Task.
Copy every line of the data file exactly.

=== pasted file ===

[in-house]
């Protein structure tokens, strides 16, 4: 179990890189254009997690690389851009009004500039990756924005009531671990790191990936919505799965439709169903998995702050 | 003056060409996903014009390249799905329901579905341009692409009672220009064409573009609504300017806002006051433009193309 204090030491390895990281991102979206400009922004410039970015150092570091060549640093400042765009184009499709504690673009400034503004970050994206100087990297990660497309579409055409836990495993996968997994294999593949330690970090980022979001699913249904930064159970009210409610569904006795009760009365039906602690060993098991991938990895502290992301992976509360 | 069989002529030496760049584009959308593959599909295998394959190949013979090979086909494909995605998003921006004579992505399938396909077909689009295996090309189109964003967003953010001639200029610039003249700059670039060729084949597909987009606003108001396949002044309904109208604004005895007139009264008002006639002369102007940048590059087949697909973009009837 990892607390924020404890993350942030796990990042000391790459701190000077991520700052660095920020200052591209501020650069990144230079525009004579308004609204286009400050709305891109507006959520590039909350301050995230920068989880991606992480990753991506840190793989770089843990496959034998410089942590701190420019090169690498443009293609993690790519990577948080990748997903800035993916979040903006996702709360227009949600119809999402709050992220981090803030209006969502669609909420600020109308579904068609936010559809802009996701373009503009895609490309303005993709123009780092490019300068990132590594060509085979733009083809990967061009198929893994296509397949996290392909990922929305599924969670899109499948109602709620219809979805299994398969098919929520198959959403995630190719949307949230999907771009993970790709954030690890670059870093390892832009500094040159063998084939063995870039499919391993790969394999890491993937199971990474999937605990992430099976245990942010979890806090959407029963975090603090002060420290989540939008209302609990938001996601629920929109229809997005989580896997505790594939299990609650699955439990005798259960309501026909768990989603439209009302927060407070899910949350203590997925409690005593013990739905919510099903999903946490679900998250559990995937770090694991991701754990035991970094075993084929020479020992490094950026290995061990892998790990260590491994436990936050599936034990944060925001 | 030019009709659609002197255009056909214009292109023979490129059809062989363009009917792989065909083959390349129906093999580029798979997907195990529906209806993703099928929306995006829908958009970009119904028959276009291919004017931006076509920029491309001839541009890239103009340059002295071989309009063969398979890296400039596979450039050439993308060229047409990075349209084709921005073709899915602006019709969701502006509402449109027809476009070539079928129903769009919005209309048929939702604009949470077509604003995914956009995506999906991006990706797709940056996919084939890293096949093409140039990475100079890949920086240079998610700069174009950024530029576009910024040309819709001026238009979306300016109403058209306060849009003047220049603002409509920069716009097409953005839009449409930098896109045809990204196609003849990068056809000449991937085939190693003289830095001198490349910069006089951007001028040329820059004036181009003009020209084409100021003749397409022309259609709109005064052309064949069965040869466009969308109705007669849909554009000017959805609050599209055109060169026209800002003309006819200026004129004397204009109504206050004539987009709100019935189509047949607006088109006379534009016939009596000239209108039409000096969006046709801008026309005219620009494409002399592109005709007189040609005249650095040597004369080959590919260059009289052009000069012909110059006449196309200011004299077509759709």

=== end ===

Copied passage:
[in-house]
């Protein structure tokens, strides 16, 4: 179990890189254009997690690389851009009004500039990756924005009531671990790191990936919505799965439709169903998995702050 | 003056060409996903014009390249799905329901579905341009692409009672220009064409573009609504300017806002006051433009193309 204090030491390895990281991102979206400009922004410039970015150092570091060549640093400042765009184009499709504690673009400034503004970050994206100087990297990660497309579409055409836990495993996968997994294999593949330690970090980022979001699913249904930064159970009210409610569904006795009760009365039906602690060993098991991938990895502290992301992976509360 | 069989002529030496760049584009959308593959599909295998394959190949013979090979086909494909995605998003921006004579992505399938396909077909689009295996090309189109964003967003953010001639200029610039003249700059670039060729084949597909987009606003108001396949002044309904109208604004005895007139009264008002006639002369102007940048590059087949697909973009009837 990892607390924020404890993350942030796990990042000391790459701190000077991520700052660095920020200052591209501020650069990144230079525009004579308004609204286009400050709305891109507006959520590039909350301050995230920068989880991606992480990753991506840190793989770089843990496959034998410089942590701190420019090169690498443009293609993690790519990577948080990748997903800035993916979040903006996702709360227009949600119809999402709050992220981090803030209006969502669609909420600020109308579904068609936010559809802009996701373009503009895609490309303005993709123009780092490019300068990132590594060509085979733009083809990967061009198929893994296509397949996290392909990922929305599924969670899109499948109602709620219809979805299994398969098919929520198959959403995630190719949307949230999907771009993970790709954030690890670059870093390892832009500094040159063998084939063995870039499919391993790969394999890491993937199971990474999937605990992430099976245990942010979890806090959407029963975090603090002060420290989540939008209302609990938001996601629920929109229809997005989580896997505790594939299990609650699955439990005798259960309501026909768990989603439209009302927060407070899910949350203590997925409690005593013990739905919510099903999903946490679900998250559990995937770090694991991701754990035991970094075993084929020479020992490094950026290995061990892998790990260590491994436990936050599936034990944060925001 | 030019009709659609002197255009056909214009292109023979490129059809062989363009009917792989065909083959390349129906093999580029798979997907195990529906209806993703099928929306995006829908958009970009119904028959276009291919004017931006076509920029491309001839541009890239103009340059002295071989309009063969398979890296400039596979450039050439993308060229047409990075349209084709921005073709899915602006019709969701502006509402449109027809476009070539079928129903769009919005209309048929939702604009949470077509604003995914956009995506999906991006990706797709940056996919084939890293096949093409140039990475100079890949920086240079998610700069174009950024530029576009910024040309819709001026238009979306300016109403058209306060849009003047220049603002409509920069716009097409953005839009449409930098896109045809990204196609003849990068056809000449991937085939190693003289830095001198490349910069006089951007001028040329820059004036181009003009020209084409100021003749397409022309259609709109005064052309064949069965040869466009969308109705007669849909554009000017959805609050599209055109060169026209800002003309006819200026004129004397204009109504206050004539987009709100019935189509047949607006088109006379534009016939009596000239209108039409000096969006046709801008026309005219620009494409002399592109005709007189040609005249650095040597004369080959590919260059009289052009000069012909110059006449196309200011004299077509759709």